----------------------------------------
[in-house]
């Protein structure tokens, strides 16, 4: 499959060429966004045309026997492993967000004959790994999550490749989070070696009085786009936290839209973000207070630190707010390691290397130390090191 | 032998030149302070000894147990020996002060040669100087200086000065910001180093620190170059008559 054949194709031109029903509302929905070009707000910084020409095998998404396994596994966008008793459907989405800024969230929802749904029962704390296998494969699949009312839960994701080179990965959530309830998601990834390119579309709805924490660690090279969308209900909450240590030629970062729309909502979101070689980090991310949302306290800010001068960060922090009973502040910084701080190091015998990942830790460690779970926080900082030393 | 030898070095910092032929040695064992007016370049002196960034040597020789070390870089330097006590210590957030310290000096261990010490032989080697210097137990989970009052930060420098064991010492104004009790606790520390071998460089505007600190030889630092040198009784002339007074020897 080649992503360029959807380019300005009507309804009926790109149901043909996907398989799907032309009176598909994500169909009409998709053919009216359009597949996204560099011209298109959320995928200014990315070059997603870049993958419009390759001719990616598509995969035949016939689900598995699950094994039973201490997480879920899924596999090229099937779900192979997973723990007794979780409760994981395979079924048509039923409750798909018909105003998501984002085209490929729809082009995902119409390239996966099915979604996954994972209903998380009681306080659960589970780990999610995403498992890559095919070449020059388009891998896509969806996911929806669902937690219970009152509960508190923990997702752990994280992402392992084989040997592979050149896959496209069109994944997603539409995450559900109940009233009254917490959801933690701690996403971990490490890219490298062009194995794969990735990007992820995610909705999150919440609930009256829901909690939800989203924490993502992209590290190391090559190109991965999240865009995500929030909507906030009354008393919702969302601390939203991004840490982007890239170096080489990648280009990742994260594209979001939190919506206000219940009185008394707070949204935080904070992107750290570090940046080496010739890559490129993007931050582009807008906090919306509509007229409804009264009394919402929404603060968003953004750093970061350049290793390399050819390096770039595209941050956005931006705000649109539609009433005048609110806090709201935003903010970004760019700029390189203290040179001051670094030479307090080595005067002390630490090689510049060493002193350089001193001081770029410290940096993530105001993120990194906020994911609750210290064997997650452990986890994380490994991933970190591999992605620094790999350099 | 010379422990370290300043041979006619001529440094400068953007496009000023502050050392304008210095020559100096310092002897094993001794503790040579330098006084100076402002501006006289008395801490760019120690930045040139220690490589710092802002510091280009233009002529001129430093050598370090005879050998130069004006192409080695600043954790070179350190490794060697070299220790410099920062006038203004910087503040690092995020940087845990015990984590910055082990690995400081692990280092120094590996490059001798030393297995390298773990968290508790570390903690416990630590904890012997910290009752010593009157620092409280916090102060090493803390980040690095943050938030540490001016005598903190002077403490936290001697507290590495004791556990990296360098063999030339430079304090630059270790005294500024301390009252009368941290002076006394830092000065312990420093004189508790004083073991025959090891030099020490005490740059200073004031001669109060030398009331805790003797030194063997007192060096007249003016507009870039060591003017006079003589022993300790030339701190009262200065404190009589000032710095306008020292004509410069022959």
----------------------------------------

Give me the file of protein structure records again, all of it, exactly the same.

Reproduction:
[in-house]
């Protein structure tokens, strides 16, 4: 499959060429966004045309026997492993967000004959790994999550490749989070070696009085786009936290839209973000207070630190707010390691290397130390090191 | 032998030149302070000894147990020996002060040669100087200086000065910001180093620190170059008559 054949194709031109029903509302929905070009707000910084020409095998998404396994596994966008008793459907989405800024969230929802749904029962704390296998494969699949009312839960994701080179990965959530309830998601990834390119579309709805924490660690090279969308209900909450240590030629970062729309909502979101070689980090991310949302306290800010001068960060922090009973502040910084701080190091015998990942830790460690779970926080900082030393 | 030898070095910092032929040695064992007016370049002196960034040597020789070390870089330097006590210590957030310290000096261990010490032989080697210097137990989970009052930060420098064991010492104004009790606790520390071998460089505007600190030889630092040198009784002339007074020897 080649992503360029959807380019300005009507309804009926790109149901043909996907398989799907032309009176598909994500169909009409998709053919009216359009597949996204560099011209298109959320995928200014990315070059997603870049993958419009390759001719990616598509995969035949016939689900598995699950094994039973201490997480879920899924596999090229099937779900192979997973723990007794979780409760994981395979079924048509039923409750798909018909105003998501984002085209490929729809082009995902119409390239996966099915979604996954994972209903998380009681306080659960589970780990999610995403498992890559095919070449020059388009891998896509969806996911929806669902937690219970009152509960508190923990997702752990994280992402392992084989040997592979050149896959496209069109994944997603539409995450559900109940009233009254917490959801933690701690996403971990490490890219490298062009194995794969990735990007992820995610909705999150919440609930009256829901909690939800989203924490993502992209590290190391090559190109991965999240865009995500929030909507906030009354008393919702969302601390939203991004840490982007890239170096080489990648280009990742994260594209979001939190919506206000219940009185008394707070949204935080904070992107750290570090940046080496010739890559490129993007931050582009807008906090919306509509007229409804009264009394919402929404603060968003953004750093970061350049290793390399050819390096770039595209941050956005931006705000649109539609009433005048609110806090709201935003903010970004760019700029390189203290040179001051670094030479307090080595005067002390630490090689510049060493002193350089001193001081770029410290940096993530105001993120990194906020994911609750210290064997997650452990986890994380490994991933970190591999992605620094790999350099 | 010379422990370290300043041979006619001529440094400068953007496009000023502050050392304008210095020559100096310092002897094993001794503790040579330098006084100076402002501006006289008395801490760019120690930045040139220690490589710092802002510091280009233009002529001129430093050598370090005879050998130069004006192409080695600043954790070179350190490794060697070299220790410099920062006038203004910087503040690092995020940087845990015990984590910055082990690995400081692990280092120094590996490059001798030393297995390298773990968290508790570390903690416990630590904890012997910290009752010593009157620092409280916090102060090493803390980040690095943050938030540490001016005598903190002077403490936290001697507290590495004791556990990296360098063999030339430079304090630059270790005294500024301390009252009368941290002076006394830092000065312990420093004189508790004083073991025959090891030099020490005490740059200073004031001669109060030398009331805790003797030194063997007192060096007249003016507009870039060591003017006079003589022993300790030339701190009262200065404190009589000032710095306008020292004509410069022959």